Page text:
All News

New To The Table

Reaching the Right Game.

“Never mind the quality, look at the length” is a bastardised version of a well-known saying of which bridge players should take heed. While it is nice to have the ace and king of the suit you decide to be trumps (especially in the slam zone!), you will usually make the decision what will be the trump suit, not by the number of honours in the suit but by the number of cards you have between your two hands.

Knowing the minimum number of trumps you need between the two hands for a fit (8) is also useful information and should guide South to the right contract on the following cards:

     
North Deals
E-W Vul
 
N
W   E
S
   
 
K Q 4
K 10 8 7 6 4
4
Q 8 4

 

North opens 1Diamond-small and with the opponents silent, you make the easy bid of 1Heart-small. Your partner calls 1NT on their second turn. What do you know about their hand? We are assuming you are playing the Acol system.

The first thing you know is that your partner has a balanced hand (no voids nor one card, not even two two-card suits). We also know their high card point count which is 15-17 (perhaps you play a rebid of 1NT as 15-16). We can put these two pieces of information together and work out our next bid.  

Enough for Game?

The first question you must ask yourself is whether your partnership has enough high card points (hcp) to be in a game contract. You need at least 25. Your partner has at least 15 while you have 10. So, the answer is “yes”. You must be in a game as everyone else will be with your cards. Even if you do not make the game, you should not get too bad a score as long as you played the board reasonably, as others will fail too.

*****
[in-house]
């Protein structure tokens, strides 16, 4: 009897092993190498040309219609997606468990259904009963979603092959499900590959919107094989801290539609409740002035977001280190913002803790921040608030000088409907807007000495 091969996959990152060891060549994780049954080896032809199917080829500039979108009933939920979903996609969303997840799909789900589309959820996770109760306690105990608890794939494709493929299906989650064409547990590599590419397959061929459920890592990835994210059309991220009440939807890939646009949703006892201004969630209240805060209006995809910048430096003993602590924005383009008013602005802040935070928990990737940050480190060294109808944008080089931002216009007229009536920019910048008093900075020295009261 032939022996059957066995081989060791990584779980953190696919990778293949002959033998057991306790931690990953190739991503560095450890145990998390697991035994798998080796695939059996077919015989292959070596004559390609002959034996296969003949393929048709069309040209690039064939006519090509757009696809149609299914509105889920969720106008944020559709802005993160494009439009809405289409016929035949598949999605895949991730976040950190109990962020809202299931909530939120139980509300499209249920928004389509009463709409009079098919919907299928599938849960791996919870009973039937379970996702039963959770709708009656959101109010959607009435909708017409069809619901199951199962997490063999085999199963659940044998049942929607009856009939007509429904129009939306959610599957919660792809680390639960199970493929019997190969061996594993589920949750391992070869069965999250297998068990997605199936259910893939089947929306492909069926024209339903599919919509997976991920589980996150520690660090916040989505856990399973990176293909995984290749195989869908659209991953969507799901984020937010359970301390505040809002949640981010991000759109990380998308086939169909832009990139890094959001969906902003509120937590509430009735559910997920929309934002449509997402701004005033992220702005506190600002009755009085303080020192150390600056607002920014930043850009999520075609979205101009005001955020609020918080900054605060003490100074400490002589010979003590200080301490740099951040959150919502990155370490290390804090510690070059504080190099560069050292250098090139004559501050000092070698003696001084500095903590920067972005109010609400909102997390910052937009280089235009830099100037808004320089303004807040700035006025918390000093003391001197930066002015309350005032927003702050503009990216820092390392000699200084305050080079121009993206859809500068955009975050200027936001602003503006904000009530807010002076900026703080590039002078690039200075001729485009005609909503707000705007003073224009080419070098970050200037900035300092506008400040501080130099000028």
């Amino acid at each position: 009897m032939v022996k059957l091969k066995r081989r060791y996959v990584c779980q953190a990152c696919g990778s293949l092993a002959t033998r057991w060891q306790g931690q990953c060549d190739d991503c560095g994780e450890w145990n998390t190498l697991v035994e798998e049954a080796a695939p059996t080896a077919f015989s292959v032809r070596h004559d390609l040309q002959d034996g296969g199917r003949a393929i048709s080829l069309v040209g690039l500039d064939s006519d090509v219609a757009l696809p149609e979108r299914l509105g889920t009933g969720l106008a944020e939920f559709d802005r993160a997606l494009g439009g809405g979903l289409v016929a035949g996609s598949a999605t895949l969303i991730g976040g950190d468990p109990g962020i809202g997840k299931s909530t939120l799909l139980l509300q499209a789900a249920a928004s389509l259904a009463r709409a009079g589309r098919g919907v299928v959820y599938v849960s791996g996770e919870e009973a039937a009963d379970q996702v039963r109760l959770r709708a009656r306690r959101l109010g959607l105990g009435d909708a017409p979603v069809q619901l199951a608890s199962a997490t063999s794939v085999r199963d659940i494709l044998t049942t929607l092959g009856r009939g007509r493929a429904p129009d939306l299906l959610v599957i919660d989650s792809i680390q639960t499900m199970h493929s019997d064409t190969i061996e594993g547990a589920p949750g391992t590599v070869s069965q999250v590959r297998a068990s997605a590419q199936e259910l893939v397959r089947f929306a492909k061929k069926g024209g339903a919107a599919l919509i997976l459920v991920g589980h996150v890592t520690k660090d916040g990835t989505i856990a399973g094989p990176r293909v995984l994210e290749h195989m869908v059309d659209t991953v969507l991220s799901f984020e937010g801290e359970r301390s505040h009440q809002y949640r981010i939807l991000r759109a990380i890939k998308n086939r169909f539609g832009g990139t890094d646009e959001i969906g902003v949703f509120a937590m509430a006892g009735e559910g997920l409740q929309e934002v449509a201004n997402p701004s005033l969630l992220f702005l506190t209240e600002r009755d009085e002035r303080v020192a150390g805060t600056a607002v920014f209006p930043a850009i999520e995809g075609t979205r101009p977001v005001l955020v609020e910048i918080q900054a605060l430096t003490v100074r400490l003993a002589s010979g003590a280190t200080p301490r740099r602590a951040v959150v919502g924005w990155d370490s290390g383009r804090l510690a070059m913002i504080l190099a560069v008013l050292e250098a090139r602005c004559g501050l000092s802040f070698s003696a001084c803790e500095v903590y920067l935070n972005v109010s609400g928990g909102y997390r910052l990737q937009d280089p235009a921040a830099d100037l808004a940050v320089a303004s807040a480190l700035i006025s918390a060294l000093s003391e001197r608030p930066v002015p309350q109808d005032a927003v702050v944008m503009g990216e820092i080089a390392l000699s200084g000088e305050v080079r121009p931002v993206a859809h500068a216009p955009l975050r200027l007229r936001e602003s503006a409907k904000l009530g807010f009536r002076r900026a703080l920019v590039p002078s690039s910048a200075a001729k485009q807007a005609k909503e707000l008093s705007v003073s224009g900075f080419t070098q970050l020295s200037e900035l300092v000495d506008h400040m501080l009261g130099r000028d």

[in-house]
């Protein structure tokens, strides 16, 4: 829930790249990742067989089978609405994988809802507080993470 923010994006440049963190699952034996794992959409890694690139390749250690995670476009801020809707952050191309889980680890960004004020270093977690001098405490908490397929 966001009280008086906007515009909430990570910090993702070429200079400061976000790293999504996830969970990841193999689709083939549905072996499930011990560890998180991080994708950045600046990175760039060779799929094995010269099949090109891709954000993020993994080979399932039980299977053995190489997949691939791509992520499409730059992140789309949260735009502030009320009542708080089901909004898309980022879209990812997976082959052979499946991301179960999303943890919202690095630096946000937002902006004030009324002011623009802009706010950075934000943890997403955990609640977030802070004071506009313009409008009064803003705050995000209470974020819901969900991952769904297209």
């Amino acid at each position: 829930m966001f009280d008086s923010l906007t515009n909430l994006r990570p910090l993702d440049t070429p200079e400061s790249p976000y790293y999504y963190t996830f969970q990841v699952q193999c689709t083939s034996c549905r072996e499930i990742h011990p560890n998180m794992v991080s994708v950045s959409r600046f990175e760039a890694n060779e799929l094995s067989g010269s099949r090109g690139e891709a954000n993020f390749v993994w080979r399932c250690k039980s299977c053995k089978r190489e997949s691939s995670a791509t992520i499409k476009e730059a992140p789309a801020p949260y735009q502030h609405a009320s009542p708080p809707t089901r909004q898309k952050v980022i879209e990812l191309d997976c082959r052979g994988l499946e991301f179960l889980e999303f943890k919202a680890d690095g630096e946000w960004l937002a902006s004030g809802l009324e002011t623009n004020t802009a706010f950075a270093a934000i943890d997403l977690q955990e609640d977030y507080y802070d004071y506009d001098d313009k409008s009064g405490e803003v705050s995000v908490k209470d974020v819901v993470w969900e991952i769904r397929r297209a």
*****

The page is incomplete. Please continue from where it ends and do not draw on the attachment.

Which Game?

Do you have a fit? A fit is 8+ cards in a suit between the two hands.  Certainly not in diamonds, the suit your partner opened. What about in hearts? You have a six-card suit. You know your partner has at least two because they have a balanced hand. You just said so!

Thus, even though your heart suit is not that strong, you want to make that suit as trumps. Do not invite partner to game in hearts by bidding 3Heart-small. Certainly, do not make a weakness take-out of 2Heart-small as your well-brought up partner will pass that bid. There is just one bid you need to make, 4Heart-small. Even if your partner produces the 2 lowest hearts in the pack, Heart-small3 and Heart-small2, your previous exchange of bidding tells you that 4Heart-small is the place to be.

A small word of warning. Say your long suit was clubs not hearts. Then, you would not be so keen to make that suit as trumps even if you have a fit. Needing 11 tricks to make game in a minor suit, you are much more likely to want to play in 3NT once you know your partner has a balanced hand…less tricks needed and your club suit should come in very handy.

It is time to see your partner’s hand because we are going to ask you to plan the play in 4Heart-small on the lead from West of the Diamond-smallJ.

North Deals
E-W Vul
A J 9
A 3 2
A Q 7 6 5
9 2
   
N
W   E
S
   
 
K Q 4
K 10 8 7 6 4
4
Q 8 4
West North East South
  1  Pass 1 
Pass 1 NT Pass 4 
All pass      

 

 See..a nice partner having three hearts headed by the ace! All we will tell you about the East-West hands is that East has 4 diamonds headed by the king. We will have the answer for you on Sunday.

Two more notes about the bidding. South knows after the 1NT bid not only that North does not have 0 or 1 heart but also that they do not have more than 3 hearts as with a 4-card suit, North would have raised hearts after 1Heart-small.

Also, your system may be based on a 15-17 1NT opening. On the above hand, North would thus open 1NT. South would know immediately that their partner has enough hcp for game and has at least 2 hearts. So, the bidding will be very quick, an immediate 4Heart-smallfrom South.  

Richard Solomon

 

Go Back View All News Items

Our Sponsors
  • JLT Logo square.jpg
  • NZB Foundation
  • JLT and Chubb Logo square 02.jpg
  • City Council square logo.png